The line-up for the Trinity Ball was ‘announced’ last night by the unusual method of someone finding the YouTube teaser video of it a day ahead of time. In my capacity as co-editor of the Ball Guide, which Trinity News makes every year, I’ve known it a while. And I’ve been silently giddy about it for a while, too. In fact, astute social network watching even led someone to guess the headliner, because when I’m giddy, I cannot avoid typing lyrics to stuff WITH CAPS LOCK ON and posting videos and waxing nostalgic about stuff I really liked when I was a younger scut.
There’s loads of British hip hop, which is nice.
I can’t remember exactly, but I’m pretty sure Original Pirate Material was, if not the first, then one of the first non-minirocker-acceptable albums I ever properly loved. It was definitely the first hip hop album I bought, having wallbounced to NOFX while my peers drew hash leaves on their pencil cases and listened to 2001.
If you’re rolling around your school with your Junior uniform augmented with a dog chain and really poorly manufactured Pennywise t-shirt as an extra layer, it’s not likely that you’re going to be able to open your mind enough to relate to first person stories about fucking bad bitches and still being Dr. Dre. Mike Skinner’s easy, non-aggressive flow, full of this new but vaguely familiar English slang, was instantly accessible. The first album was all pluck and aspiration, with songs about being late to meet your girlfriend to balance the ones about owing someone money ‘subbing scunny’. The second one, A Grand Don’t Come For Free, is softer around the edges, less rappy, and it got a broader audience, but it does feature probably the best Streets song, a ridiculously affecting, almost conversational walkthrough of taking pills while his friend kisses his girlfriend. You can hear the thought process change from glum and worried to ‘on pills’ through the verses. It’s serious stuff.
I even liked the third album, which everyone hates. I thought it was funny.
The fifth album, Computers and Blues, rap-wise, is the best since Original Pirate Material, successfully managing to regain the unique perspective and expression he had on that first record but gradually lost when fame changed his lifestyle and he descended a little into self-parody. This is my favourite track, not least because of the line “weed makes me not wanna be in new places… fight it”. Which can be a problem for people, I hear.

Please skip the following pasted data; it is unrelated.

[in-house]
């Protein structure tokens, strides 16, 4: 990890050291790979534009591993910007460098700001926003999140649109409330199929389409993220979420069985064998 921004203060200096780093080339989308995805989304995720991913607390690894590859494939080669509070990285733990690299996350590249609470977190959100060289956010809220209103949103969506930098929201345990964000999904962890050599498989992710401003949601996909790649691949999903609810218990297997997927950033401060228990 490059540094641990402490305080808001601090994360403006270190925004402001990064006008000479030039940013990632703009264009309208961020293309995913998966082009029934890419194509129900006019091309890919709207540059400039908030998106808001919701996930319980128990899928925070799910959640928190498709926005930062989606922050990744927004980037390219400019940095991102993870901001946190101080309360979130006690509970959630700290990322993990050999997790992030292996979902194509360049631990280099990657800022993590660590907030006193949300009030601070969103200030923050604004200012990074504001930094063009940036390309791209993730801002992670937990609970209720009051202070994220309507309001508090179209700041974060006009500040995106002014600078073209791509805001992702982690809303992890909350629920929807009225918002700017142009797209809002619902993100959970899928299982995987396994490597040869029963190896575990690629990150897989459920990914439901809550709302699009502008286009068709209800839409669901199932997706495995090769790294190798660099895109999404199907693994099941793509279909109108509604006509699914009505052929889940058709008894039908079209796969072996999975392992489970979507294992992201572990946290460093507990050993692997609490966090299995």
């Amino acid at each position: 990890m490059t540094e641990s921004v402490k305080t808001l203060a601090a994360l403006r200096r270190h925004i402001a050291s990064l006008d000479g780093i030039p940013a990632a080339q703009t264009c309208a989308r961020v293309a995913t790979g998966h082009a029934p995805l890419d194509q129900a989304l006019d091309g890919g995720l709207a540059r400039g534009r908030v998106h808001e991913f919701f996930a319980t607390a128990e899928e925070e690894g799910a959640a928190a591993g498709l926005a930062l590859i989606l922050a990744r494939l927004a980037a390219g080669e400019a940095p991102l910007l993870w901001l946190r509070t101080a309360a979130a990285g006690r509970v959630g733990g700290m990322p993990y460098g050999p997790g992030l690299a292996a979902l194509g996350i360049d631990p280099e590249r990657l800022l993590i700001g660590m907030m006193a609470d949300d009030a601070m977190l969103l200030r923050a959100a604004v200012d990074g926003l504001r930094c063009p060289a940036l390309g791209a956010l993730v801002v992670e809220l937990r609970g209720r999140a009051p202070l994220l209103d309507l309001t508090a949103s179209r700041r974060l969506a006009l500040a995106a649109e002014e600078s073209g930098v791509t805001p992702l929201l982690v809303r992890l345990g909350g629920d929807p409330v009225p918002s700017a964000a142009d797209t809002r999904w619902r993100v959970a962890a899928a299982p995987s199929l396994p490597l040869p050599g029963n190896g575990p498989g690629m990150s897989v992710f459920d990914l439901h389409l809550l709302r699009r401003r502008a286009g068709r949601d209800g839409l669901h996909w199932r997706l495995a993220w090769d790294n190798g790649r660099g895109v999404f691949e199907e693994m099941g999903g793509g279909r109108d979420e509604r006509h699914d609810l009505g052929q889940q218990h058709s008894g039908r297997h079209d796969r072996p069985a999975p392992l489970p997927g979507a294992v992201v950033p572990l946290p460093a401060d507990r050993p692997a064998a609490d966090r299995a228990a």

As well as The Streets, there are three of the rappers from Tinchy Stryder’s ‘hey look at UK rap’ anthem Game Over – Professor Green, Devlin and Chipmunk. Here’s Game Over again, because it’s still great. Professor Green’s is the second verse, and it’s my favourite. “I could tear apart MCs but I’d rather read a book on childcare by Kerry Katona.” Devlin’s is fourth, the ridiculously aggressive, metrically loose one. It has a curious line about making someone “turn on his own team like an Irish defender”, which is either a reference to Roy Keane (who is obviously not a defender), a really obscure reference, or some kind of attempt to imply that Irish people are incredibly stupid/treacherous. Headscratcher. Chipmunk’s last of the guests. He is soft as butter at rapping, and in the video he wears a body-warmer with a hood. He is for teenage girls to listen to on their phone on the bus. Devlin’s also kind of dodgy. Green’s good though.
Finally, meriting an honorary mention by vaguely being British urban music, is Katy B, whose Benga-produced Katy On A Mission from last summer is a serious ripper. Obvious highlight of this video is 2.50 when the DJs do synchronised body snap things at the last drop. Dope ass shit.
Other people playing: Simian Mobile Disco, Rubberbandits, Fight Like Apes, Alex Metric, Jessie J, more. Tickets go on sale on Wednesday, but if you are not a Trinity student or alumnus, you are going to need a time machine, a friend or some ingenuity. “Private party” and all that. I’ll post the Ball Guide when it’s done, it should look nice and fancy. Apologies for Trinity-centric post, but that’s where 80% of my energies are directed on a daily basis, so doing this the once seems defensible.